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Thames Water Replacing Cast Iron Edwardian Water Pipes

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Thames Water has revealed that it is investing £1.5 million to replace over two kilometres of ageing cast iron Edwardian water pipes in south London, 112-year-old pipes that have been in use since 1909.

 

Work to replace these pipes with leak-resistant plastic ones began on May 10th in Camden Hill Road and will continue throughout the year, covering Becondale Road, Beardell Street, Cawnpore Street, Gipsy Hill, Mountbatten Close, Woodland Hill, Woodland Road and Victoria Crescent.

 

The Gipsy Hill stretch of the project will be carried out in conjunction with SGN gas mains replacement work during July and August, when schools are out, in order to help reduce costs and keep disruption to a minimum.

 

Thames Water project manager Tom Grant explained that the supplier monitors and looks after 10,000 miles of pipes in London, many of which date back to the Victorian and Edwardian eras – so are more prone to bursts and leaks.

 

“We’ve already replaced more than 2,000 miles of these cast iron pipes with new hard-wearing plastic pipes that will provide customers with a more reliable service well into the next century.

 

“During this latest round of work, we’re aiming to keep taps flowing 24/7 but, in the unlikely event this is unavoidable, we will write to residents to let them know when the water will temporarily go off, and when it will come back on again,” he went on to say.

 

Thames Water has also just announced that it has upgraded the complex computer systems it uses to control the drinking water supplies in London, as part of a £20 million project.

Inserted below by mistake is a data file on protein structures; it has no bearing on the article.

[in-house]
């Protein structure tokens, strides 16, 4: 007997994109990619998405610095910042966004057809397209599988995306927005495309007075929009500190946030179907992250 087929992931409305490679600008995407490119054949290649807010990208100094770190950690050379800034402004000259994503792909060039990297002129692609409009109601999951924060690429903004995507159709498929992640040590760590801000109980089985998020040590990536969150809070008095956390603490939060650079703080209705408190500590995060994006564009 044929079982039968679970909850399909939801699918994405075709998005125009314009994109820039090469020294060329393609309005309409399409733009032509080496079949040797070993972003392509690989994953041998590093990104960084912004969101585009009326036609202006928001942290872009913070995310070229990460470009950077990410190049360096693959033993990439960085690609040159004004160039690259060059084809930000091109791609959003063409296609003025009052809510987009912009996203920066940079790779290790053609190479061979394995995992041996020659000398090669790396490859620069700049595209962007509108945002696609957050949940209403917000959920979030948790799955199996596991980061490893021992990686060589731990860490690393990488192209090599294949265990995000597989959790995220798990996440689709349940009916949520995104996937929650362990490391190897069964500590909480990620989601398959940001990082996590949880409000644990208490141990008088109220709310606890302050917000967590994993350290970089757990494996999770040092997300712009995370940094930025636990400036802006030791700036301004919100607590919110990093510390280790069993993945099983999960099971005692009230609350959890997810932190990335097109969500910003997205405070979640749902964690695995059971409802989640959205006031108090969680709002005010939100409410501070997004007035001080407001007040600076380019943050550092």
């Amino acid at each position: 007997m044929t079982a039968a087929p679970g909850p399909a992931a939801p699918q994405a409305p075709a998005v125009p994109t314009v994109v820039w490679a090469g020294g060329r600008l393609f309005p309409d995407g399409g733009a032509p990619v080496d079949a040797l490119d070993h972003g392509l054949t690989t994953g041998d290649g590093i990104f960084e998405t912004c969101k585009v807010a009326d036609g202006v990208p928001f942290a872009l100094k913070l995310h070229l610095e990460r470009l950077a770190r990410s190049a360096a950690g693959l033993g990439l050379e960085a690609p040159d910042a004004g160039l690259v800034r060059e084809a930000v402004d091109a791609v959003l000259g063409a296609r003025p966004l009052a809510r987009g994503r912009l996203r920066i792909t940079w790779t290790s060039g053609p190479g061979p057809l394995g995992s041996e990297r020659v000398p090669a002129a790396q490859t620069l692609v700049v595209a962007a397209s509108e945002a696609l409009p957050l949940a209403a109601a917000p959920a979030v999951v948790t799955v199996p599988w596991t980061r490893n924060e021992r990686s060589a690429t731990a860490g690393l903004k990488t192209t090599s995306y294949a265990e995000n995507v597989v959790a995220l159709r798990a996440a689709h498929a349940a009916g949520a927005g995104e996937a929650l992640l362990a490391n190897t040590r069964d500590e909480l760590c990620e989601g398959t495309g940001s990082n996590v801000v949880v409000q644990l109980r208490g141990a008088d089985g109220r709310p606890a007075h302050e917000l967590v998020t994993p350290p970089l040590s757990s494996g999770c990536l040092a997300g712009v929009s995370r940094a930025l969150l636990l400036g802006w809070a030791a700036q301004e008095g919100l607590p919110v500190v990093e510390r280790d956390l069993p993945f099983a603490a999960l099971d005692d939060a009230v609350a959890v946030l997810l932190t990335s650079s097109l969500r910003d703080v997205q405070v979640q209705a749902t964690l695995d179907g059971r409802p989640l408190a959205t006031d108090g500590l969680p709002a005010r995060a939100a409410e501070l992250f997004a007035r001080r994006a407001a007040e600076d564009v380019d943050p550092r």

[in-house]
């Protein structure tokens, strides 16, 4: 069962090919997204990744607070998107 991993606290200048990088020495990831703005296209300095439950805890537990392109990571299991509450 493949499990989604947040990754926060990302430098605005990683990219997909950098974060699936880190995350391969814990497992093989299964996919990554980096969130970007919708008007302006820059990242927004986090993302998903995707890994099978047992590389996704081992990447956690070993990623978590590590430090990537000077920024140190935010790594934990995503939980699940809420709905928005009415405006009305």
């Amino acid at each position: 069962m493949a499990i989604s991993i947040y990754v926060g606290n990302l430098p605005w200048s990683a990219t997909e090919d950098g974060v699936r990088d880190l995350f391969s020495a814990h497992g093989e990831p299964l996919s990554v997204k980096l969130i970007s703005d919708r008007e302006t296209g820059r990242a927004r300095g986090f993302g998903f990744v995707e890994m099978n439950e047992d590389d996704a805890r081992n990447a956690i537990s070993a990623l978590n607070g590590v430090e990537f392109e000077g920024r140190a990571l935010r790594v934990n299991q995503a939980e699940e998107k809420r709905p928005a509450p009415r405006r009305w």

The technology – which is one of the largest of its type to be found in Europe – monitors output from the capital’s five big treatment works, which can be found in Hampton, Coppermills, Walton, Ashford and Kempton, as well as over 200 service reservoirs, pumping stations and boreholes. Many of these are unmanned and need to be operated remotely.

 

Head of digital operations Carly Bradburn explained that the computer system is responsible for the production, treatment and delivery of some 2.2 billion litres of drinking water each and every day and it has been both challenging and complex to replace.

 

And head of London water production Mark Grimshaw made further comments, saying that one of Thames Water’s key priorities is making investments in resilient systems – and updating the technology to ensure a reliable water supply for one of the biggest cities in the world is one of the most important projects for the company.

 

If you’re keen to do your bit to help safeguard freshwater supplies for future generations, one of the best ways of achieving this is to look into switching water supplier. If you’d like to find out more about the process and what’s involved, get in touch with us here at H2o Building Services today.